I’m in love, and I’ll shout it from the highest – wait, hold on – I have a call coming in. OK, thanks, as I was saying, we’re so happy together and – just a second – I need to respond to this text. There, fine, done. Now I can focus. I’m thrilled to tell you that after almost fifteen years of furtive glances and late-night rendezvous, I can finally fess up and admit I’m in love with my phone, and I don’t care who knows. We’re so perfect together. We call across continents, watch movies snuggled on the couch, deposit checks, pay bills, convert currency, take photos, find constellations in the night sky, donate to charity, pay friends for rounds of golf, investigate our family’s ancestry, hail cabs, listen to Black Sabbath’s “Paranoid” for the three hundred and seventeenth time, reserve dinner tables, buy pickle balls and post Facebook comments that incite normally calm people to fly into fits of rage. Last week I watched my daughter’s high school lacrosse game in real-time while “working from home” on my phone, a fact deserving mention for Father’s Day planning purposes. What’s not to love!
When I consider the minutes I spend on my phone, I clock at least a solid five hours a day on it. Between multiple email accounts, myriad social media postings, non-email inboxes, texts, alerts and reminders, I’m always holding my phone. I’ve ditched the alarm clock in my bedroom for the phone’s alarm. It’s the last thing I see at night and the first I see in the morning. I’m lucky my wife is too busy juggling between her iPad and iPhone in the bed next to me to raise much of a ruckus about my smart phone love affair.
There’ll come a day when all of this will end, either through neural brain implants or the demise of structured civilization, but until then, I celebrate my phone. To help you fall in love all over again, I share a few key moments in our relationship that highlight our endless capacity for each other’s attention. These apps only make the experience more rewarding, like a warm kiss during a soft summer – wait, wait, hold on, lemme take this and I’ll be back in a second . . .
PostSnap – take a photo and within a few seconds, a postcard is on its way to family and friends – not an InstaBook or USnapFace musing, but an actual postal-carrier-up-the-walk-to-the-mail-slot piece of mail picture postcard. I used this recently on a trip to Shanghai, and after taking a shot of the massive TV tower in that teeming city with my iPhone 6, I sent a real-life hard-copy postcard to my parents in New York, which they promptly posted on their refrigerator. PostSnap features other ways to stay in touch, like hard-copy invitations and thank you notes, but the photo postcards are the best, because I can include snarky comments to remind people of my self-indulgent yet thoughtful wit, all at the cost of a few well-spent dollars. (PostSnap is free but postcards etc. cost a couple of dollars. Pre-pay to make the experience even more seamless – and a little cheaper).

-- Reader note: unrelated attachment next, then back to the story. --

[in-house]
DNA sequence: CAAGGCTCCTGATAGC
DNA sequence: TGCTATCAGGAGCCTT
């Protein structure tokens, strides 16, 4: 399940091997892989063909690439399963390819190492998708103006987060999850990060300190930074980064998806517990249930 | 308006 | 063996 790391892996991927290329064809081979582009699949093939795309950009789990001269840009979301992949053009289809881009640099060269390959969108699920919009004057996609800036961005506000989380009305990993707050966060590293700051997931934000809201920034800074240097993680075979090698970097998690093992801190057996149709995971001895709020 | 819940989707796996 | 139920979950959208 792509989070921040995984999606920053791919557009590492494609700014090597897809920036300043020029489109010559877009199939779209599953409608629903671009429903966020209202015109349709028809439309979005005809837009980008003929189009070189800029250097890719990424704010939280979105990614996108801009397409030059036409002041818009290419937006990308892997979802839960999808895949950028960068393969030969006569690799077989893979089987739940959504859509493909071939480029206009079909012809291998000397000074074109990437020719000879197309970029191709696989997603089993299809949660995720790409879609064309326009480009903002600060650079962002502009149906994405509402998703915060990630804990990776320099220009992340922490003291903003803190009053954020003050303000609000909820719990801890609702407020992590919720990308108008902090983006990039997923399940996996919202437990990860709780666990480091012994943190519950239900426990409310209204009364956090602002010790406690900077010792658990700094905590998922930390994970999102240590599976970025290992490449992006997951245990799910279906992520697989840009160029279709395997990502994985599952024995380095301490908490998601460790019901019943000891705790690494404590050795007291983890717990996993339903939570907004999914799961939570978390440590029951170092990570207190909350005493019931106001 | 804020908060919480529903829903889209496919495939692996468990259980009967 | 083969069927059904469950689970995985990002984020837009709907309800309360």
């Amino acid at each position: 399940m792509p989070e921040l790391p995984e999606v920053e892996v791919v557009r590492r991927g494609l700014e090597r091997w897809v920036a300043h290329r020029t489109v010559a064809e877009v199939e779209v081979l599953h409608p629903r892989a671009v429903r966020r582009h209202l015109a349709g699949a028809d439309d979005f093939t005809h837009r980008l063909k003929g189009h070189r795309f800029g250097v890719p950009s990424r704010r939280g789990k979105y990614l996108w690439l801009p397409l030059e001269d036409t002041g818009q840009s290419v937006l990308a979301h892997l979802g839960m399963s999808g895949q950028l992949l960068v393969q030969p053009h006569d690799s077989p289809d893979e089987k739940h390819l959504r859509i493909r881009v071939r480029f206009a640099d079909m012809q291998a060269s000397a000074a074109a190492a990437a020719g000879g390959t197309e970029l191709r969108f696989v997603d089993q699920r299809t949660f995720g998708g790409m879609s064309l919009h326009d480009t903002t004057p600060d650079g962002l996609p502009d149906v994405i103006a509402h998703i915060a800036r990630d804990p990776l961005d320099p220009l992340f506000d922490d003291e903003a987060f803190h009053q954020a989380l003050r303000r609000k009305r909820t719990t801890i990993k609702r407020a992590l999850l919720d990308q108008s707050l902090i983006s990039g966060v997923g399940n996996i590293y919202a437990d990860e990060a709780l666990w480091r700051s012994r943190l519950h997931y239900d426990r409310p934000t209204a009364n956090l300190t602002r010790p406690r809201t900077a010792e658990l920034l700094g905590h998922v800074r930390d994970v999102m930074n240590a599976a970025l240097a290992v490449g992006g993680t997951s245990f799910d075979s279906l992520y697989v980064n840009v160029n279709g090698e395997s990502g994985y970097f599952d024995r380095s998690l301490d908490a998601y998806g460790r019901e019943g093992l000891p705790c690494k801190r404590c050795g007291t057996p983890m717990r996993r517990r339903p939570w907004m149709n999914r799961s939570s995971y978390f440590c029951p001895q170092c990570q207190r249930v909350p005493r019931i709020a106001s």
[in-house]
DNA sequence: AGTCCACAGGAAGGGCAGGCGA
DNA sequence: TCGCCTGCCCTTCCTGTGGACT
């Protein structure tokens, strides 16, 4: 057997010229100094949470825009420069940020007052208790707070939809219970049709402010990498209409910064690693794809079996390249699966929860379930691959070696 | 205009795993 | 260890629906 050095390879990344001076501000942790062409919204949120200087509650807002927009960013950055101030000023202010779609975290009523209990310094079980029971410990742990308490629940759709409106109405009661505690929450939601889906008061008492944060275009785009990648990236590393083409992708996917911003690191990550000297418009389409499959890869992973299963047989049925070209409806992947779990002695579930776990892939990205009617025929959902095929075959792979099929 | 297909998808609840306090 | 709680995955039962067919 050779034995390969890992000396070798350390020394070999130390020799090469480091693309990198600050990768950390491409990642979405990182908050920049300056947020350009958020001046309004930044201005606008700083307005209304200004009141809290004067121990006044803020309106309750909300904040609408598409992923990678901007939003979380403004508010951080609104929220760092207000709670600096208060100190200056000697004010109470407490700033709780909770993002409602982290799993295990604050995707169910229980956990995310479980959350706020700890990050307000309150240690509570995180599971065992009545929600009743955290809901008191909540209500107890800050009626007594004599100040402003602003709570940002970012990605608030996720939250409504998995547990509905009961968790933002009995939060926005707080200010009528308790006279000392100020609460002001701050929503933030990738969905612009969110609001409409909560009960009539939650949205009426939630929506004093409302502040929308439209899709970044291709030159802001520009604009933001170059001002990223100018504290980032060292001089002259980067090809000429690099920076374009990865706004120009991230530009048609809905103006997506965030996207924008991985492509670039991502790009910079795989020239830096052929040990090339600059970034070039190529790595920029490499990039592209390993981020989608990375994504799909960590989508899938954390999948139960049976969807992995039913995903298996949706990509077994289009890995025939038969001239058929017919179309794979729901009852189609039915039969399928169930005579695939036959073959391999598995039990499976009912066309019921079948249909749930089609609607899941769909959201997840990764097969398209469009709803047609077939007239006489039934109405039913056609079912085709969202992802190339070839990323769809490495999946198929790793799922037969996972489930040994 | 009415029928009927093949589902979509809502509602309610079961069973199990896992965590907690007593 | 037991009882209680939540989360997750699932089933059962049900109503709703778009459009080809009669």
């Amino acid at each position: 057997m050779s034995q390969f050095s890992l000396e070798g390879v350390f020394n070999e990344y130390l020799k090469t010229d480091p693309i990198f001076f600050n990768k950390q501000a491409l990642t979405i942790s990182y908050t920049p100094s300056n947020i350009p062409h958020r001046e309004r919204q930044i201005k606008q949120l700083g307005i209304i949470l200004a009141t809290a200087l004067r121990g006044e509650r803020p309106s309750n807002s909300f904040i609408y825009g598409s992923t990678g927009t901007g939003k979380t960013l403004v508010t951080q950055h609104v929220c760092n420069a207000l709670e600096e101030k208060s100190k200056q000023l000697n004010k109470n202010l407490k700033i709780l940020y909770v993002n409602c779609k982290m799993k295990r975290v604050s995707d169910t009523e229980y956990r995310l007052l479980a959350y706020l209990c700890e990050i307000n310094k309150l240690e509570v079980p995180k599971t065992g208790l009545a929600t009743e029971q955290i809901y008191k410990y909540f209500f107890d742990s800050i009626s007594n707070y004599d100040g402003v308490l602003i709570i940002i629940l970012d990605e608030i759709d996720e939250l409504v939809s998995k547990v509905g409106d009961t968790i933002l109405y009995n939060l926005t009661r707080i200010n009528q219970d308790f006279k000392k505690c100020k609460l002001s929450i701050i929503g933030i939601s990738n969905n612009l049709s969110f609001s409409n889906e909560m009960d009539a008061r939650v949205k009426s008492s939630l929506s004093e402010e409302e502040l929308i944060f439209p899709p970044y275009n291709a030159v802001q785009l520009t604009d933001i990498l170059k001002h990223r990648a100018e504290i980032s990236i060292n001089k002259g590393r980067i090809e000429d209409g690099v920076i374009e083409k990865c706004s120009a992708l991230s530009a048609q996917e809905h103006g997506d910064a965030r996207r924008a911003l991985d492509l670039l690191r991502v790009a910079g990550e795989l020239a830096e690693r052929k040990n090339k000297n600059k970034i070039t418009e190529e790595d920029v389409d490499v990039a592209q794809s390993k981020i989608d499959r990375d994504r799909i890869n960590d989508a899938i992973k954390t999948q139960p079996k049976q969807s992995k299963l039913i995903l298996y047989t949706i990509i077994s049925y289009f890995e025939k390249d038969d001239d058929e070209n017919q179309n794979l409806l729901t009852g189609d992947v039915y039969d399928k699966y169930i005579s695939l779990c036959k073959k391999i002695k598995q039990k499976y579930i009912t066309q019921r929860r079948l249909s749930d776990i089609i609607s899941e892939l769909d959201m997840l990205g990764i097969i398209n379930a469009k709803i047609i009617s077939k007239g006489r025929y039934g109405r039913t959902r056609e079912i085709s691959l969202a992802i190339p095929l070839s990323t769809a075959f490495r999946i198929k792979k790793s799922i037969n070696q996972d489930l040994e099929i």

Dark Sky – this “hyper-local” weather app is not intended for shut-ins, incarcerated felons or TV binge watchers but is a must-have for anyone who enjoys spending time outside. It uses a combination of up-to-the-second weather data sources, translating all of it into a useful tool to help avoid those sudden downpours. Heading out for a hike? Check Dark Sky for any chance of rain in the next few hours. Hitting the links? Dark Sky gives you the scoop on wind and temperature. Planning a “sick day” at the coast? Give Dark Sky a wink and you’ll have the day’s UV index and temperature at your fingertips. (Dark Sky costs $3.99 and is worth every penny.)
Headspace – I’ve never been much for the idea of meditation. Raised Irish-Catholic, I’d always considered a rushed rosary bead run-through as the closest I should get to “different” thinking, but I stumbled upon this app, and I’m happy I did. I’m only a few days into my 10-day “Take Ten” introduction to meditation, and I like it. The British narrator has a voice that’s a combination of Alan Cummings and Cat Stevens, and when he says things like, “This is not about getting rid of thoughts but rather about getting comfortable with them,” and “Remember the mind is always changing,” I find myself at ease. These ten-minute sessions are slowly introducing me to what I suspect is a new way of looking at myself and the world. A word to the wise – don’t do a Headspace session on a crowded airplane because the initial breathing exercises will make you appear to be in the middle of a medical episode or reliving that Kathy Ireland dream sequence from your youth – either way, it’s best done alone. (Headspace is free but who knows what the eventual cost of mental discovery will be.)